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> Some people view prices not as market signals, but as metaphysical facts or revelations: This thing is valuable, and lowering its price would be to devalue it. Not in the obvious economic sense, but in some vague moral sense. In other words, “What you can afford” is a fixed thing, not an accident of market or regulatory forces. And wanting to lower prices is the same thing as demanding something—another fixed thing—that you can’t afford

This seems to me a specific instance of a much more general mistake, which is that people are unaccustomed to thinking about humans as embedded in a large and extremely complicated network of essentially institutional-psychological hacking techniques, meant to enable humans to co-operate in enormously large-scale complicated ways despite of having behaviors and subjectivities prewired for much smaller societies.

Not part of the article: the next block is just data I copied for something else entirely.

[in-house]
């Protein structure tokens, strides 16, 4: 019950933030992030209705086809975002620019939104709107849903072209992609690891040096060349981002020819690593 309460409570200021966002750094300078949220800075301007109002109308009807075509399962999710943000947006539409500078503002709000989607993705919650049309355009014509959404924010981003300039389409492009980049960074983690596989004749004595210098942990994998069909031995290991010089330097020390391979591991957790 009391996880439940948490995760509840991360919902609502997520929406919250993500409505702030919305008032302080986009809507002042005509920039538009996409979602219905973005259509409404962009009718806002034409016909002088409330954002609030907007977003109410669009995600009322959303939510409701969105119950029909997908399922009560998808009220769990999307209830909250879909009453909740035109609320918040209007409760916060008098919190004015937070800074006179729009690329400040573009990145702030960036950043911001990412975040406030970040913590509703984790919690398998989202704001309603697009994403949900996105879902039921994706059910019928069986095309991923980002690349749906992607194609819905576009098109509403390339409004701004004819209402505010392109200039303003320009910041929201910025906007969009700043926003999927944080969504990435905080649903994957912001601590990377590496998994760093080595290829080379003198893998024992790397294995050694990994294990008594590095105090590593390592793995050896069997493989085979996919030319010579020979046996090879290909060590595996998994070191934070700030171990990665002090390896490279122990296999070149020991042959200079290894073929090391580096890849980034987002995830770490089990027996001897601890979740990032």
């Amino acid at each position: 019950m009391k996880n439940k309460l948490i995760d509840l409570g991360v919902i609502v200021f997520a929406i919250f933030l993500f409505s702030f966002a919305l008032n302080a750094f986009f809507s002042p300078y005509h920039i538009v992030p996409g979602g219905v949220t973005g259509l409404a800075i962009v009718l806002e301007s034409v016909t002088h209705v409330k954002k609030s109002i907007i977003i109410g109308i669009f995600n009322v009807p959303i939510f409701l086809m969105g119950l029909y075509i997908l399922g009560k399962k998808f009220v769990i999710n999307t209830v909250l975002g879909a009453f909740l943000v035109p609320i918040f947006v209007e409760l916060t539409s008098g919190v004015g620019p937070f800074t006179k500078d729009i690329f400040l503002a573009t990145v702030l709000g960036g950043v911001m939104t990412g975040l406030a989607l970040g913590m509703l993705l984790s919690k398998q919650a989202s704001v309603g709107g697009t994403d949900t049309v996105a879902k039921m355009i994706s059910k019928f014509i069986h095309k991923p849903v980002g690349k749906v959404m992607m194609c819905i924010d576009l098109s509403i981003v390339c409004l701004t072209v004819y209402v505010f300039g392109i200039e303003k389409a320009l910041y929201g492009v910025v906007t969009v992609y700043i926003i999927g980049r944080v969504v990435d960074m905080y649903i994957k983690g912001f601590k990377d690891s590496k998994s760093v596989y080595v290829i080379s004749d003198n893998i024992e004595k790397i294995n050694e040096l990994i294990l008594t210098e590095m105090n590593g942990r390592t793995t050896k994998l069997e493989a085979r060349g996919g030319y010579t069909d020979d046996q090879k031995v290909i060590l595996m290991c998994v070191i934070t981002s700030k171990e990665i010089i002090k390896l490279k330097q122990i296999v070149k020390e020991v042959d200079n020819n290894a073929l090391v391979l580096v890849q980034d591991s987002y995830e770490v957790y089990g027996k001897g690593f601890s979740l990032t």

In default human society, resources are gained and held by convincing other people that you deserve them on a very individual granular level. This works acceptably because the group has relatively simple and easy-to-understand objectives and everyone is around to directly monitor everyone else's contribution to the group. Therefore, if a person persistently complains, with all apparent sincerity, that they are unable to live within their resource allocation, the most likely explanation by far is that they have an exaggerated impression of their personal worth and need to be psychologically checked back from their arrogance.

Attempt to apply this to capitalism and you get obvious nonsense, but it seems intuitively plausible because the alternative correct explanation requires first absorbing an enormous amount of fairly obscure and counter-intuitive information, and the path to finding that information is littered with people who honestly think they are doing so but are really just repeating the simplistic tribal nonsense from one side or the other.

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